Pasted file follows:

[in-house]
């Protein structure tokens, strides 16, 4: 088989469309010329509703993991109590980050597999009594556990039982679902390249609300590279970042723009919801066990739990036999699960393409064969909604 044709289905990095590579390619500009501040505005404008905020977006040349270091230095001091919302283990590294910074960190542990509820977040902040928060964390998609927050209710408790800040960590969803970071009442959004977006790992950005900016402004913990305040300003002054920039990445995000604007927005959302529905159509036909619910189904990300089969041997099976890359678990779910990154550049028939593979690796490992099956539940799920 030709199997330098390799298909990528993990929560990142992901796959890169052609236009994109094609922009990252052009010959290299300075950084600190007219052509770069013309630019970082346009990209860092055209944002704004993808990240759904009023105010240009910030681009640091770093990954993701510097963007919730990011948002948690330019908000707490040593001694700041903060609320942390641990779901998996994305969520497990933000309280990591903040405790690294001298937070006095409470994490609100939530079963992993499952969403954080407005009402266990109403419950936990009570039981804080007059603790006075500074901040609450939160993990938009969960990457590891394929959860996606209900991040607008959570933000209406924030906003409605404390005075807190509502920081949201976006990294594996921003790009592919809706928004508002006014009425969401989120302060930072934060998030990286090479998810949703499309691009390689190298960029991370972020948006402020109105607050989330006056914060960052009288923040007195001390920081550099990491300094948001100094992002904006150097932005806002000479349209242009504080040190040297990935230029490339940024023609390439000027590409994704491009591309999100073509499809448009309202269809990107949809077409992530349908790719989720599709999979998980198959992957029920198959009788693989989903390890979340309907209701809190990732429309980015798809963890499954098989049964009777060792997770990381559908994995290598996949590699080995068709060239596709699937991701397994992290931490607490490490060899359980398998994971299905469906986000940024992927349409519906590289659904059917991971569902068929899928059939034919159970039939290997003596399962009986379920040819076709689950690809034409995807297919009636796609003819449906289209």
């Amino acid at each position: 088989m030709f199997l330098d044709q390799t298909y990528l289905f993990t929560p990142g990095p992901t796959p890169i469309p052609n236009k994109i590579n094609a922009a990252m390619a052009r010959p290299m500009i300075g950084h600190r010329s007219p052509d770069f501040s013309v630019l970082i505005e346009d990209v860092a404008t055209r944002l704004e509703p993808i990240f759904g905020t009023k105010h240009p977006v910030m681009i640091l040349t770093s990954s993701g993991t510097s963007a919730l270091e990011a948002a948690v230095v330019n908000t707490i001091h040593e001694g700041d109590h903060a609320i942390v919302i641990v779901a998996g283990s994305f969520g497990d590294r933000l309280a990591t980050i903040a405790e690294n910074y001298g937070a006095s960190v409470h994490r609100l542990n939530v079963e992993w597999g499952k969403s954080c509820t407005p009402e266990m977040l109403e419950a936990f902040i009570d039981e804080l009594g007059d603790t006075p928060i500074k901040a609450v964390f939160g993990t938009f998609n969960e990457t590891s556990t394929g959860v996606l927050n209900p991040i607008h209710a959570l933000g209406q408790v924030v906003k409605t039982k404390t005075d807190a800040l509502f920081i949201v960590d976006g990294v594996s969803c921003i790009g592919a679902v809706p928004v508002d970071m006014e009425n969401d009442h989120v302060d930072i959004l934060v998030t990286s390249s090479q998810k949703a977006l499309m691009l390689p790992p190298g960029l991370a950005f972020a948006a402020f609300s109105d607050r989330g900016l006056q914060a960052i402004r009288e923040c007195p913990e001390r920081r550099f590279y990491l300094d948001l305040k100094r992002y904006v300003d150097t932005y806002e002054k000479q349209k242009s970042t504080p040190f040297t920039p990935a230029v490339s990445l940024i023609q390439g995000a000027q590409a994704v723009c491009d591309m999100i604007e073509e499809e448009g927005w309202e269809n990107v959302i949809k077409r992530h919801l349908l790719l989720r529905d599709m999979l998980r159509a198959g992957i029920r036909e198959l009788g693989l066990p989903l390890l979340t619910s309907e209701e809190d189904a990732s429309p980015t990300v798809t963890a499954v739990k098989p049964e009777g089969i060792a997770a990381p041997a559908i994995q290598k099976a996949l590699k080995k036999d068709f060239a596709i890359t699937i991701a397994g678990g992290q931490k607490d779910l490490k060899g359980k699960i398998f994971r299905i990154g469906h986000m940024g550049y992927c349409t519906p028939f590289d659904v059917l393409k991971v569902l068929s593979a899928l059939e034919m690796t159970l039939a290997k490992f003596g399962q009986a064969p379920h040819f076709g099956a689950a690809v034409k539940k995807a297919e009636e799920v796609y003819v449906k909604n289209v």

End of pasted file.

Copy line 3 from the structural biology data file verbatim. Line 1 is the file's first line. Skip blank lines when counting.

């Amino acid at each position: 088989m030709f199997l330098d044709q390799t298909y990528l289905f993990t929560p990142g990095p992901t796959p890169i469309p052609n236009k994109i590579n094609a922009a990252m390619a052009r010959p290299m500009i300075g950084h600190r010329s007219p052509d770069f501040s013309v630019l970082i505005e346009d990209v860092a404008t055209r944002l704004e509703p993808i990240f759904g905020t009023k105010h240009p977006v910030m681009i640091l040349t770093s990954s993701g993991t510097s963007a919730l270091e990011a948002a948690v230095v330019n908000t707490i001091h040593e001694g700041d109590h903060a609320i942390v919302i641990v779901a998996g283990s994305f969520g497990d590294r933000l309280a990591t980050i903040a405790e690294n910074y001298g937070a006095s960190v409470h994490r609100l542990n939530v079963e992993w597999g499952k969403s954080c509820t407005p009402e266990m977040l109403e419950a936990f902040i009570d039981e804080l009594g007059d603790t006075p928060i500074k901040a609450v964390f939160g993990t938009f998609n969960e990457t590891s556990t394929g959860v996606l927050n209900p991040i607008h209710a959570l933000g209406q408790v924030v906003k409605t039982k404390t005075d807190a800040l509502f920081i949201v960590d976006g990294v594996s969803c921003i790009g592919a679902v809706p928004v508002d970071m006014e009425n969401d009442h989120v302060d930072i959004l934060v998030t990286s390249s090479q998810k949703a977006l499309m691009l390689p790992p190298g960029l991370a950005f972020a948006a402020f609300s109105d607050r989330g900016l006056q914060a960052i402004r009288e923040c007195p913990e001390r920081r550099f590279y990491l300094d948001l305040k100094r992002y904006v300003d150097t932005y806002e002054k000479q349209k242009s970042t504080p040190f040297t920039p990935a230029v490339s990445l940024i023609q390439g995000a000027q590409a994704v723009c491009d591309m999100i604007e073509e499809e448009g927005w309202e269809n990107v959302i949809k077409r992530h919801l349908l790719l989720r529905d599709m999979l998980r159509a198959g992957i029920r036909e198959l009788g693989l066990p989903l390890l979340t619910s309907e209701e809190d189904a990732s429309p980015t990300v798809t963890a499954v739990k098989p049964e009777g089969i060792a997770a990381p041997a559908i994995q290598k099976a996949l590699k080995k036999d068709f060239a596709i890359t699937i991701a397994g678990g992290q931490k607490d779910l490490k060899g359980k699960i398998f994971r299905i990154g469906h986000m940024g550049y992927c349409t519906p028939f590289d659904v059917l393409k991971v569902l068929s593979a899928l059939e034919m690796t159970l039939a290997k490992f003596g399962q009986a064969p379920h040819f076709g099956a689950a690809v034409k539940k995807a297919e009636e799920v796609y003819v449906k909604n289209v």